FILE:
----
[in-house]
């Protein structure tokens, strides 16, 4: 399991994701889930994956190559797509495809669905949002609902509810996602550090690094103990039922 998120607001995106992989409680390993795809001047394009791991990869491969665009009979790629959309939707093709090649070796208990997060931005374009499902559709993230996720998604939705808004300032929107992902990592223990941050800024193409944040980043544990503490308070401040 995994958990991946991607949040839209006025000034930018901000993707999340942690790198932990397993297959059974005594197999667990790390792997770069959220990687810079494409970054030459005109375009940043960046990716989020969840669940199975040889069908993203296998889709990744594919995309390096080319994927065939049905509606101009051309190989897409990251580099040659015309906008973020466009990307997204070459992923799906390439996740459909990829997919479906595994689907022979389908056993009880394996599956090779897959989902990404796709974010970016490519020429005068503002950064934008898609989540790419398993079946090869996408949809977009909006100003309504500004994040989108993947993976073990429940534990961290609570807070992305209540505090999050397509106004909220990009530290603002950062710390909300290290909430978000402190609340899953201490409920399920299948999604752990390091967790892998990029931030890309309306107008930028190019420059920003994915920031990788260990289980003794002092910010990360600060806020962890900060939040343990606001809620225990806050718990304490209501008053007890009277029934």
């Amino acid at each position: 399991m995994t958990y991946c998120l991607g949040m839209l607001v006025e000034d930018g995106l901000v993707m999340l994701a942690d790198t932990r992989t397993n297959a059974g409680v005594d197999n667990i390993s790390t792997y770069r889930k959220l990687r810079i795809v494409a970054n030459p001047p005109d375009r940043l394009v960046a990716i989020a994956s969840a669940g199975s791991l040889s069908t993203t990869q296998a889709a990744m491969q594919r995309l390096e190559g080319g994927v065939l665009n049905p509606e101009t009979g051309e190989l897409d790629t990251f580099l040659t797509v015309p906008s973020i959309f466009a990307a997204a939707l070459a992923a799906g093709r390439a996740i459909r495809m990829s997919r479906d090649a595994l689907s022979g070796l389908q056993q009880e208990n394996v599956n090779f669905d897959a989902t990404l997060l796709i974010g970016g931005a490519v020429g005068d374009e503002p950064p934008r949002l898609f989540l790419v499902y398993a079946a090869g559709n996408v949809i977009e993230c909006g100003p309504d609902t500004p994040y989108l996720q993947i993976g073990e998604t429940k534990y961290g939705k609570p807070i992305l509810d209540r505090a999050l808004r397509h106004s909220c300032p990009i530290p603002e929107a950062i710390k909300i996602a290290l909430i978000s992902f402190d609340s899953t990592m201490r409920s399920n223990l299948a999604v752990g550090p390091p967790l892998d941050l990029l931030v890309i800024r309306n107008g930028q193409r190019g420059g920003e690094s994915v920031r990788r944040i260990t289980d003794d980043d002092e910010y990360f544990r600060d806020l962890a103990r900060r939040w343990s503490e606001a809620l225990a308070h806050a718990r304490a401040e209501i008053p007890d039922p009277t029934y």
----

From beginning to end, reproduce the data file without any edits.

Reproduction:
[in-house]
């Protein structure tokens, strides 16, 4: 399991994701889930994956190559797509495809669905949002609902509810996602550090690094103990039922 998120607001995106992989409680390993795809001047394009791991990869491969665009009979790629959309939707093709090649070796208990997060931005374009499902559709993230996720998604939705808004300032929107992902990592223990941050800024193409944040980043544990503490308070401040 995994958990991946991607949040839209006025000034930018901000993707999340942690790198932990397993297959059974005594197999667990790390792997770069959220990687810079494409970054030459005109375009940043960046990716989020969840669940199975040889069908993203296998889709990744594919995309390096080319994927065939049905509606101009051309190989897409990251580099040659015309906008973020466009990307997204070459992923799906390439996740459909990829997919479906595994689907022979389908056993009880394996599956090779897959989902990404796709974010970016490519020429005068503002950064934008898609989540790419398993079946090869996408949809977009909006100003309504500004994040989108993947993976073990429940534990961290609570807070992305209540505090999050397509106004909220990009530290603002950062710390909300290290909430978000402190609340899953201490409920399920299948999604752990390091967790892998990029931030890309309306107008930028190019420059920003994915920031990788260990289980003794002092910010990360600060806020962890900060939040343990606001809620225990806050718990304490209501008053007890009277029934």
């Amino acid at each position: 399991m995994t958990y991946c998120l991607g949040m839209l607001v006025e000034d930018g995106l901000v993707m999340l994701a942690d790198t932990r992989t397993n297959a059974g409680v005594d197999n667990i390993s790390t792997y770069r889930k959220l990687r810079i795809v494409a970054n030459p001047p005109d375009r940043l394009v960046a990716i989020a994956s969840a669940g199975s791991l040889s069908t993203t990869q296998a889709a990744m491969q594919r995309l390096e190559g080319g994927v065939l665009n049905p509606e101009t009979g051309e190989l897409d790629t990251f580099l040659t797509v015309p906008s973020i959309f466009a990307a997204a939707l070459a992923a799906g093709r390439a996740i459909r495809m990829s997919r479906d090649a595994l689907s022979g070796l389908q056993q009880e208990n394996v599956n090779f669905d897959a989902t990404l997060l796709i974010g970016g931005a490519v020429g005068d374009e503002p950064p934008r949002l898609f989540l790419v499902y398993a079946a090869g559709n996408v949809i977009e993230c909006g100003p309504d609902t500004p994040y989108l996720q993947i993976g073990e998604t429940k534990y961290g939705k609570p807070i992305l509810d209540r505090a999050l808004r397509h106004s909220c300032p990009i530290p603002e929107a950062i710390k909300i996602a290290l909430i978000s992902f402190d609340s899953t990592m201490r409920s399920n223990l299948a999604v752990g550090p390091p967790l892998d941050l990029l931030v890309i800024r309306n107008g930028q193409r190019g420059g920003e690094s994915v920031r990788r944040i260990t289980d003794d980043d002092e910010y990360f544990r600060d806020l962890a103990r900060r939040w343990s503490e606001a809620l225990a308070h806050a718990r304490a401040e209501i008053p007890d039922p009277t029934y």